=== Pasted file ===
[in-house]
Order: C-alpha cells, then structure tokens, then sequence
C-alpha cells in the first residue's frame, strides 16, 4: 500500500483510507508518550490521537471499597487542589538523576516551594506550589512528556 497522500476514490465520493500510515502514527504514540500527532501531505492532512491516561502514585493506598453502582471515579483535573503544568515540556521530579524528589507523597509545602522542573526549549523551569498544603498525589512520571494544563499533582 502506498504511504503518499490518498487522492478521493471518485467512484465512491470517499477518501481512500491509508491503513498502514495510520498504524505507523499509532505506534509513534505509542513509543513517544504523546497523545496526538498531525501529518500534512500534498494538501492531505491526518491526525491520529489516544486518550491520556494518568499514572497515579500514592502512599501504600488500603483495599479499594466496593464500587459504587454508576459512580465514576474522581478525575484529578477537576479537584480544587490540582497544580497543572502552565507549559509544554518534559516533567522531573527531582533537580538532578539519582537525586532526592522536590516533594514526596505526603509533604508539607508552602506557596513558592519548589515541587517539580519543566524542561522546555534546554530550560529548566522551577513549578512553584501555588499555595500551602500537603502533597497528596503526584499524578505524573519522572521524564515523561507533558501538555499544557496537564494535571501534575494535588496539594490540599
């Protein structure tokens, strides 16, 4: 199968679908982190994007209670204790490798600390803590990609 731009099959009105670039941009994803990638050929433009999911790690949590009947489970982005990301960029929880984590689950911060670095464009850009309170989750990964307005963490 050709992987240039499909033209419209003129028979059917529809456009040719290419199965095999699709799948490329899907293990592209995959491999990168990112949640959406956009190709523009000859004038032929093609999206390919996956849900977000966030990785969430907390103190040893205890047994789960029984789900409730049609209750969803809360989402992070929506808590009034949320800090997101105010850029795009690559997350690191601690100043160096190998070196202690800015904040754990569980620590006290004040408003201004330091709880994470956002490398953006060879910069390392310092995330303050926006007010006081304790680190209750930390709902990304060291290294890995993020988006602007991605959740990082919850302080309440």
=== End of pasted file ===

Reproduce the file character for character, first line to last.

[in-house]
Order: C-alpha cells, then structure tokens, then sequence
C-alpha cells in the first residue's frame, strides 16, 4: 500500500483510507508518550490521537471499597487542589538523576516551594506550589512528556 497522500476514490465520493500510515502514527504514540500527532501531505492532512491516561502514585493506598453502582471515579483535573503544568515540556521530579524528589507523597509545602522542573526549549523551569498544603498525589512520571494544563499533582 502506498504511504503518499490518498487522492478521493471518485467512484465512491470517499477518501481512500491509508491503513498502514495510520498504524505507523499509532505506534509513534505509542513509543513517544504523546497523545496526538498531525501529518500534512500534498494538501492531505491526518491526525491520529489516544486518550491520556494518568499514572497515579500514592502512599501504600488500603483495599479499594466496593464500587459504587454508576459512580465514576474522581478525575484529578477537576479537584480544587490540582497544580497543572502552565507549559509544554518534559516533567522531573527531582533537580538532578539519582537525586532526592522536590516533594514526596505526603509533604508539607508552602506557596513558592519548589515541587517539580519543566524542561522546555534546554530550560529548566522551577513549578512553584501555588499555595500551602500537603502533597497528596503526584499524578505524573519522572521524564515523561507533558501538555499544557496537564494535571501534575494535588496539594490540599
């Protein structure tokens, strides 16, 4: 199968679908982190994007209670204790490798600390803590990609 731009099959009105670039941009994803990638050929433009999911790690949590009947489970982005990301960029929880984590689950911060670095464009850009309170989750990964307005963490 050709992987240039499909033209419209003129028979059917529809456009040719290419199965095999699709799948490329899907293990592209995959491999990168990112949640959406956009190709523009000859004038032929093609999206390919996956849900977000966030990785969430907390103190040893205890047994789960029984789900409730049609209750969803809360989402992070929506808590009034949320800090997101105010850029795009690559997350690191601690100043160096190998070196202690800015904040754990569980620590006290004040408003201004330091709880994470956002490398953006060879910069390392310092995330303050926006007010006081304790680190209750930390709902990304060291290294890995993020988006602007991605959740990082919850302080309440």